LINCOLN PARK — Ald. Michele Smith (43rd) said she does not support the creation of a Transit Tax Increment Finance (TIF) district to help fund the first phase of the Red-Purple line modernization project, which includes overhauling four CTA stations and building the controversial Belmont station flyover — none of which are in Lincoln Park.
Smith said it's unclear how the money generated from the TIF is "really going to be spent," and how the loan will be paid off. She also fears Lincoln Park residents who are already "burdened" with high property taxes could see even more of an increase without being able to reap the benefits of the project.
"It was created without local input and it doesn't fund improvements in our neighborhood," Smith said at a public meeting, held at DePaul University's Sullivan Athletic Center, 2323 N. Sheffield Ave., Tuesday evening.
"I don't know how much money is going to be needed to pay off this loan. It is very concerning to come to a public meeting and not have the basic information on how much money per year is needed, money that could've been used for other purposes for which our property taxes are imposed and have just been raised."
She went on, saying, "As much as I support the CTA, the rush to get this money generates grave concerns in creating what what would be the very first TIF in our ward."
After the meeting, Smith said she thinks the map should be redrawn so as not to include Lincoln Park.
"Most TIFs are drawn in the area that's going to be a benefit. We're not a benefit and we have our own needs," she said in an interview.
More than 300 people attended the public meeting, which was held to help explain and get feedback on the transit TIF district, which was designed to help fund the first phase of the two-part $1.2 billion modernization project.
Phase one includes overhauling the deteriorating Lawrence, Argyle, Berwyn and Bryn Mawr stations and building the Belmont station flyover — all in an effort to increase capacity and make stations more accessible.
By implementing the transit TIF district, the city and the CTA will be able to raise half of the money needed for the big-ticket renovations. The federal government will then match the remaining amount. It will not affect Chicago Public Schools' budget, which is excluded from the transit TIF under state legislation.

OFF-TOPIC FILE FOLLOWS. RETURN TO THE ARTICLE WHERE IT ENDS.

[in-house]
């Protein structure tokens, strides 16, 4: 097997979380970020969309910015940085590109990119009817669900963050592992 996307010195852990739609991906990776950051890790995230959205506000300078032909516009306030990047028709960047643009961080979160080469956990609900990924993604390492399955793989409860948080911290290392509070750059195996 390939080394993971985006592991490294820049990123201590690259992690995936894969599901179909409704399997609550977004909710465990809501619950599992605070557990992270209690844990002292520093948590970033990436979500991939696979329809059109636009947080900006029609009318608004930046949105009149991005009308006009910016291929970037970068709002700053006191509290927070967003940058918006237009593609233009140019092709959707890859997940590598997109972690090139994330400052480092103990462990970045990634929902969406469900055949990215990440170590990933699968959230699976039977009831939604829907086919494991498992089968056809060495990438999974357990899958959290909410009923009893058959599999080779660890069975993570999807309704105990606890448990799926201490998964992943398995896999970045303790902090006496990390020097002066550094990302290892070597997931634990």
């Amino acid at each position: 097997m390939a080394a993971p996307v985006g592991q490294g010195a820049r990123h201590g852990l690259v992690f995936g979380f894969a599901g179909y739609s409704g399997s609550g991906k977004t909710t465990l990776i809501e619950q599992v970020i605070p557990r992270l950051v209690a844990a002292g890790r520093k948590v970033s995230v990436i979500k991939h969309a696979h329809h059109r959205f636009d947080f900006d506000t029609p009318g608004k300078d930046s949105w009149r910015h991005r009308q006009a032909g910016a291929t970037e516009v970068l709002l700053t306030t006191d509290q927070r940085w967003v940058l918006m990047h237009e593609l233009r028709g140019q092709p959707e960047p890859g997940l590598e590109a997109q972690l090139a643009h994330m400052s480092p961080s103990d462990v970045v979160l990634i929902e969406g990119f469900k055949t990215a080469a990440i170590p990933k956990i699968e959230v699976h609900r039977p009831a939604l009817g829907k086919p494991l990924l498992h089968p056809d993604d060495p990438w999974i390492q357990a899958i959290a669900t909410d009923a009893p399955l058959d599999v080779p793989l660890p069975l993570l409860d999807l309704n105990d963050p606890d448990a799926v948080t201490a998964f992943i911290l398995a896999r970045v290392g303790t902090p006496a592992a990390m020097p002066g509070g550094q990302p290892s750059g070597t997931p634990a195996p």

City and CTA leaders say the project would not be possible without financial help from the federal government.
More than 300 people attended the public meeting. [DNAinfo/Mina Bloom]
"Without TIF funds, CTA's ability to deliver the Red-Purple line modernization project ... would be compromised," said Carol Morey, the CTA's chief planning officer.
The transit TIF legislation was passed as part of a compromise on the state's stopgap budget and an education funding bill.
The measure gives Mayor Rahm Emanuel and the City Council discretion to create TIF districts within one mile of the 46 miles of CTA rail lines running through the city. The districts "would siphon off 80 percent of property tax values" within its borders for the major transit projects, and could remain in place for 35 years, the Tribune said.
At the meeting, Steve Friedman of SB Friedman Development Advisers said funds generated from the TIF district will only go toward phase one of the Red-Purple line modernization project.
He said the tax rate for impacted homes will remain the same. No property will be in two TIF districts, and some properties may be removed from an existing TIF district and placed into the transit district because of "continuity issues."
"I've been known to say if you like the way that your property is assessed now, you'll like it after the transit TIF is created. And if you don't like it, you still won't like it," Friedman said.
Ald. James Cappleman (46th) voiced some skepticism without opposing the district.
"I don't always trust TIFs. I try to be cautious of them. I've seen them work at the same time. The Wilson Yard TIF has been incredible," he said. "I want to make sure that TIF is the way to go, rather than using bonds."
Cappleman, along with other residents, urged officials to prioritize overhauling the Sheridan station, which sees many wheelchair-bound travelers.
"The Sheridan 'L' stop ... Many of the people using the stop rely on wheelchairs. I want to make sure the Sheridan stop becomes ADA compliant," Cappleman said.
Morey said the Sheridan station will be renovated in the future, but was too complicated to renovate during phase one.
"There's a reason why these four stations were prioritized," Morey said. "These four represent the largest gap in accessibility on the Red line."
Another hot-button issue is the controversial Belmont station flyover. Several residents at the meeting voiced strong disapproval of the project, saying it's too expensive and will negatively impact Lakeview, which is facing a "crime epidemic."
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